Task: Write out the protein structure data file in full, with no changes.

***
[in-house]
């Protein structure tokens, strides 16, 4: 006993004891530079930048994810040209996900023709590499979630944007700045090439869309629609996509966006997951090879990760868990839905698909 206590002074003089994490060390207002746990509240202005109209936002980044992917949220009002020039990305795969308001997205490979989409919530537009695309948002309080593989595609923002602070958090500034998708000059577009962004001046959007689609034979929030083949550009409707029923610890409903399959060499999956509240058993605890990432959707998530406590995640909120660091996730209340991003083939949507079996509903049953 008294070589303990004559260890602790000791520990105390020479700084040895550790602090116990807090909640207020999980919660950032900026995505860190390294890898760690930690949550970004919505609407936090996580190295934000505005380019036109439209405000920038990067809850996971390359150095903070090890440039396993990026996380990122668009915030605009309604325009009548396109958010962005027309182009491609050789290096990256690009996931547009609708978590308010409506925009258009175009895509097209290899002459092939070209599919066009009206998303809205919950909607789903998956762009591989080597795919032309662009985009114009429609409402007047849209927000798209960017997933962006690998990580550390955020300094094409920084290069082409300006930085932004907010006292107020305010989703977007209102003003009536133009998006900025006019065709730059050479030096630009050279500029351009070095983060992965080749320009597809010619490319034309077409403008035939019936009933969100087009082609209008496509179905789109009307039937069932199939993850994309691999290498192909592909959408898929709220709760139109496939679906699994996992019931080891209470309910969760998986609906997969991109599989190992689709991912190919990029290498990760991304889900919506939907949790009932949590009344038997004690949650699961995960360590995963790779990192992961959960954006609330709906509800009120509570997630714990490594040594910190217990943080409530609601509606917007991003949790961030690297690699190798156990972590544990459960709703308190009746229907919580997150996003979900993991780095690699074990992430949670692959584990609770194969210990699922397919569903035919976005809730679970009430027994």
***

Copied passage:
[in-house]
């Protein structure tokens, strides 16, 4: 006993004891530079930048994810040209996900023709590499979630944007700045090439869309629609996509966006997951090879990760868990839905698909 206590002074003089994490060390207002746990509240202005109209936002980044992917949220009002020039990305795969308001997205490979989409919530537009695309948002309080593989595609923002602070958090500034998708000059577009962004001046959007689609034979929030083949550009409707029923610890409903399959060499999956509240058993605890990432959707998530406590995640909120660091996730209340991003083939949507079996509903049953 008294070589303990004559260890602790000791520990105390020479700084040895550790602090116990807090909640207020999980919660950032900026995505860190390294890898760690930690949550970004919505609407936090996580190295934000505005380019036109439209405000920038990067809850996971390359150095903070090890440039396993990026996380990122668009915030605009309604325009009548396109958010962005027309182009491609050789290096990256690009996931547009609708978590308010409506925009258009175009895509097209290899002459092939070209599919066009009206998303809205919950909607789903998956762009591989080597795919032309662009985009114009429609409402007047849209927000798209960017997933962006690998990580550390955020300094094409920084290069082409300006930085932004907010006292107020305010989703977007209102003003009536133009998006900025006019065709730059050479030096630009050279500029351009070095983060992965080749320009597809010619490319034309077409403008035939019936009933969100087009082609209008496509179905789109009307039937069932199939993850994309691999290498192909592909959408898929709220709760139109496939679906699994996992019931080891209470309910969760998986609906997969991109599989190992689709991912190919990029290498990760991304889900919506939907949790009932949590009344038997004690949650699961995960360590995963790779990192992961959960954006609330709906509800009120509570997630714990490594040594910190217990943080409530609601509606917007991003949790961030690297690699190798156990972590544990459960709703308190009746229907919580997150996003979900993991780095690699074990992430949670692959584990609770194969210990699922397919569903035919976005809730679970009430027994």